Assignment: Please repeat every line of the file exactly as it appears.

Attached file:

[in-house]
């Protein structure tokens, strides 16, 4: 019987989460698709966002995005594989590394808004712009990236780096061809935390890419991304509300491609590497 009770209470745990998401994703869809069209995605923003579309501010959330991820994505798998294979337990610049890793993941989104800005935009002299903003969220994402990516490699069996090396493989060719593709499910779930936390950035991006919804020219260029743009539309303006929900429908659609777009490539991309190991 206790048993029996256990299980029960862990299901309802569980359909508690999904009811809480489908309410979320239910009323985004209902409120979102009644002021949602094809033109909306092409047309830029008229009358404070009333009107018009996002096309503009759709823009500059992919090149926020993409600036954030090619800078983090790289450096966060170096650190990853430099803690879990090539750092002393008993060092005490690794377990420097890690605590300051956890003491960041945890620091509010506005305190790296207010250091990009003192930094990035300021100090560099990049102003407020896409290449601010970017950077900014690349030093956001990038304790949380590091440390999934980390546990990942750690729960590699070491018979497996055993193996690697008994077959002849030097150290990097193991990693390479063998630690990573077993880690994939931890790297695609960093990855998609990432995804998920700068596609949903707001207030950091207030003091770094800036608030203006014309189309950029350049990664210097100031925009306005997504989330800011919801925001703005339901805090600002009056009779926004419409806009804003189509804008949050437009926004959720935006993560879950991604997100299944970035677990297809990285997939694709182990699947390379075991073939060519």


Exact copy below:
[in-house]
């Protein structure tokens, strides 16, 4: 019987989460698709966002995005594989590394808004712009990236780096061809935390890419991304509300491609590497 009770209470745990998401994703869809069209995605923003579309501010959330991820994505798998294979337990610049890793993941989104800005935009002299903003969220994402990516490699069996090396493989060719593709499910779930936390950035991006919804020219260029743009539309303006929900429908659609777009490539991309190991 206790048993029996256990299980029960862990299901309802569980359909508690999904009811809480489908309410979320239910009323985004209902409120979102009644002021949602094809033109909306092409047309830029008229009358404070009333009107018009996002096309503009759709823009500059992919090149926020993409600036954030090619800078983090790289450096966060170096650190990853430099803690879990090539750092002393008993060092005490690794377990420097890690605590300051956890003491960041945890620091509010506005305190790296207010250091990009003192930094990035300021100090560099990049102003407020896409290449601010970017950077900014690349030093956001990038304790949380590091440390999934980390546990990942750690729960590699070491018979497996055993193996690697008994077959002849030097150290990097193991990693390479063998630690990573077993880690994939931890790297695609960093990855998609990432995804998920700068596609949903707001207030950091207030003091770094800036608030203006014309189309950029350049990664210097100031925009306005997504989330800011919801925001703005339901805090600002009056009779926004419409806009804003189509804008949050437009926004959720935006993560879950991604997100299944970035677990297809990285997939694709182990699947390379075991073939060519």